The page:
Can Processing Cause Diabetes?
Food is any material consumed to supply nutrition to an organism. The word ‘food’ actually refers to the products derived from plants that are consumed to promote life. Food is generally of animal, plant or fungus origin, and often contains vital nutrients, including proteins, carbohydrates, vitamins, minerals or trace elements. In recent years, people have turned to food as a way to avoid the rising amounts of fat, sugar, salt and other additives that increasingly make up daily meals. In this world of high-calorie, high-fat foods, many people have turned away from the traditional food sources – at least for the moment – and towards organic, free-range, more natural food.
Today’s ‘organic’ foods offer much more variety than in years gone by. They’re grown without the harmful chemicals and pesticides that were used so heavily in the past, and without the depleted soil nutrients that are so common in today’s ‘farming’ of food crops. While they cost more for the buyer, they offer greater nutritional value, especially for people who are trying to boost their immune systems and reduce their dependence on synthetic chemicals. Some varieties of organic produce have been grown with sprays of toxins as part of a study to test the impact of exposure to toxins on the immune system – and, in some cases, the effects were shown to be quite drastic.
A person needs a varied amount of food depending on his or her activity level and physical condition. Those with a high energy consumption need more food and energy-containing drinks, while those who burn through their energy quicker find that they need less food and beverages with fewer calories. Different types of food provide different amounts of nutrient value. For example, leafy greens, beans, whole grains and lentils all contain important nutrients that are important to a balanced diet and a strong immune system.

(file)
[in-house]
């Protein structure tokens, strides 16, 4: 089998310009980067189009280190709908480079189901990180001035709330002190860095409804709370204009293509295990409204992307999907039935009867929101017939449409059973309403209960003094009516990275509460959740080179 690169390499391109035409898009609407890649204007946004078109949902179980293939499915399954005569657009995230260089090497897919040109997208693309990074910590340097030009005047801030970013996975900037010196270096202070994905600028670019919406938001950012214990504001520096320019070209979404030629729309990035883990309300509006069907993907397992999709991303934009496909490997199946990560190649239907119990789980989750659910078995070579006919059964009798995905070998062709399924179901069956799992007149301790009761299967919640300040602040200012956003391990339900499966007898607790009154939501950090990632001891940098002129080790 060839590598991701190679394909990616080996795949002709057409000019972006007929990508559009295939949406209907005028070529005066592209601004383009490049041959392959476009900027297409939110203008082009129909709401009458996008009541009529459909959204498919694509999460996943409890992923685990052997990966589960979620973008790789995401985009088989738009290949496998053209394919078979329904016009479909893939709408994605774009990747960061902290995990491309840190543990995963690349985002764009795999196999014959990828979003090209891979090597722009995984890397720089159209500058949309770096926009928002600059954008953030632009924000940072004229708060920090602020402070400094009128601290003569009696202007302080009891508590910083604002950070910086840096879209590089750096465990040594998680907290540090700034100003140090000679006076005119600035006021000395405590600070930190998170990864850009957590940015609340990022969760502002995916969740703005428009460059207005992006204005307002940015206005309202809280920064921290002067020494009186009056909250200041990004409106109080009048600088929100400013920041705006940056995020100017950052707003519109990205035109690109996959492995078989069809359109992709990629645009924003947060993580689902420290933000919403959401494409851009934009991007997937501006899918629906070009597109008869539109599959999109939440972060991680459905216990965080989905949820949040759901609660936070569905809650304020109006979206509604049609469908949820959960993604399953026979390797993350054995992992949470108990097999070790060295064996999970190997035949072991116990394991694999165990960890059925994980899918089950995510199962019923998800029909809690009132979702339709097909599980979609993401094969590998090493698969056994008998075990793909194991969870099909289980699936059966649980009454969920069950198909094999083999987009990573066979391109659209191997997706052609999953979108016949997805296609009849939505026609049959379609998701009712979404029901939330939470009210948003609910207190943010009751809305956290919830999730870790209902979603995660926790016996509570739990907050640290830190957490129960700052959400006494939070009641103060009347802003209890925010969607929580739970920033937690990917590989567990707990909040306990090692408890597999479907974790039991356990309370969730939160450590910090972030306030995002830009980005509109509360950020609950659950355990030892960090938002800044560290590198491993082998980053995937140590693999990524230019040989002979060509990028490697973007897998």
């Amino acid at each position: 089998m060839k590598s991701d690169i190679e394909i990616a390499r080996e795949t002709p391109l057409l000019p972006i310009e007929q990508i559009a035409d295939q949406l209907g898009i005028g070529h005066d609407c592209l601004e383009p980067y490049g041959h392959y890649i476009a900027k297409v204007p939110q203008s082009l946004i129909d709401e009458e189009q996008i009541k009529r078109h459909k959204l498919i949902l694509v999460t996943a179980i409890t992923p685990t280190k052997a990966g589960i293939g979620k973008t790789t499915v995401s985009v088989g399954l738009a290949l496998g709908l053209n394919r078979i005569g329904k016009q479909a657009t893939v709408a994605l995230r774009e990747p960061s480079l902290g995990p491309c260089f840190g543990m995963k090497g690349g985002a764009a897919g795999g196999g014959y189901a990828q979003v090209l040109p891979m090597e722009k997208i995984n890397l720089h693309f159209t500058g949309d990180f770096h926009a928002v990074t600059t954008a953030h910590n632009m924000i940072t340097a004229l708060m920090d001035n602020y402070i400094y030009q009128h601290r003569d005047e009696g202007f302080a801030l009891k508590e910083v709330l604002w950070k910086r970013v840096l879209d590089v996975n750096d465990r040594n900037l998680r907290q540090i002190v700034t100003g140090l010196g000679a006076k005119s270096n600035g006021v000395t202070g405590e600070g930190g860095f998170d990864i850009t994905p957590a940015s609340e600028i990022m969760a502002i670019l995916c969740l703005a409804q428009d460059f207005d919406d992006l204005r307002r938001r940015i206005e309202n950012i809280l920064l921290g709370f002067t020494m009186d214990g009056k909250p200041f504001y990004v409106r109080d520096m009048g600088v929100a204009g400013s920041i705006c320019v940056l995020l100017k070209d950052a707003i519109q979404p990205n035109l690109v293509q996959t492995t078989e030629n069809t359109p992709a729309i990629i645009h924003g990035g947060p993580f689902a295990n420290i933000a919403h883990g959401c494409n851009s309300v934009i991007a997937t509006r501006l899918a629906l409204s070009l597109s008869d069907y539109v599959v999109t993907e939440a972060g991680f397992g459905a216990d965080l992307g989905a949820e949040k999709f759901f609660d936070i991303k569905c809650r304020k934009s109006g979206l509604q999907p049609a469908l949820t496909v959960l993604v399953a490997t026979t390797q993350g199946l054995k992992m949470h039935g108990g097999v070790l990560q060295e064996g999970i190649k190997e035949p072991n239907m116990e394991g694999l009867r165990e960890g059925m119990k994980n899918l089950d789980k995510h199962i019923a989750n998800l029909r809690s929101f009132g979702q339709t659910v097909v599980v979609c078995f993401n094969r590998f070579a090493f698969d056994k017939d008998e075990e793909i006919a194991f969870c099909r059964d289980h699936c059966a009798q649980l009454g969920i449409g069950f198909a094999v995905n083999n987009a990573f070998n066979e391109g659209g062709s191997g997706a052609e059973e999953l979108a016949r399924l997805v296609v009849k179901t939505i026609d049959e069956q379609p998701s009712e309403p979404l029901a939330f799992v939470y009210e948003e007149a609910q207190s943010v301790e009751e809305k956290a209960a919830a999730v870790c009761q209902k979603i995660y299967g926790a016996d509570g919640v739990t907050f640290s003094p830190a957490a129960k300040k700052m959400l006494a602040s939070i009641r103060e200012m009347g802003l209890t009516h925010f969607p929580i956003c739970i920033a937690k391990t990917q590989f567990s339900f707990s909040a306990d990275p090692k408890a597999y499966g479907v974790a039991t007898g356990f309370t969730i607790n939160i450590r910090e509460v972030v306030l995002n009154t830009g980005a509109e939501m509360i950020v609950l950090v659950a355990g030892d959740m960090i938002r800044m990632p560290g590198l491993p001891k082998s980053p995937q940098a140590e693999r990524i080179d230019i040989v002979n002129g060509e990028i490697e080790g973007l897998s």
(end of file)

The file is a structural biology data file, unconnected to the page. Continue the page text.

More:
Oily foods like tuna, nuts and avocados are loaded with good fats and acids that help protect the body against the harmful effects of free radicals. In addition to this, these foods help reduce LDL cholesterol (bad) and promote heart health, although it is not clear how much dieting depends on these nutrients. Many studies show that consuming real foods may reduce the risk of heart disease. The research is particularly encouraging because of the role that fat plays in preventing heart disease.
Fibre is also an important ingredient in many plant-based diets, particularly the type of diet recommended for those at risk of heart disease, since it helps prevent cardiovascular disease. It is thought that fibre makes food taste better, since the digestive system slows down when food passes slowly through the small, intestine-like tubes called villi in order to process it into nutrients. However, fibre may also have other health benefits, including reducing the risk of colon cancer, gallstones and stroke. Researchers have also found that fibre may help prevent the development of diseases related to the immune system such as allergies and asthma. Some researchers believe that increasing the amount of soluble fibre in the diet could help prevent cardiovascular disease.
All of these nutrients can be found in whole foods, although many people prefer their diet to be 80% natural food. The problem for those who prefer a diet rich in processed food is that they often do not get enough of the antioxidants found in real food to lower their blood pressure and cholesterol. One study showed that a group given a high-fiber diet had a lower incidence of type 2 diabetes. Another study showed that those who ate a lot of nuts and seeds, but not a lot of processed food, were less likely to develop type 2 diabetes.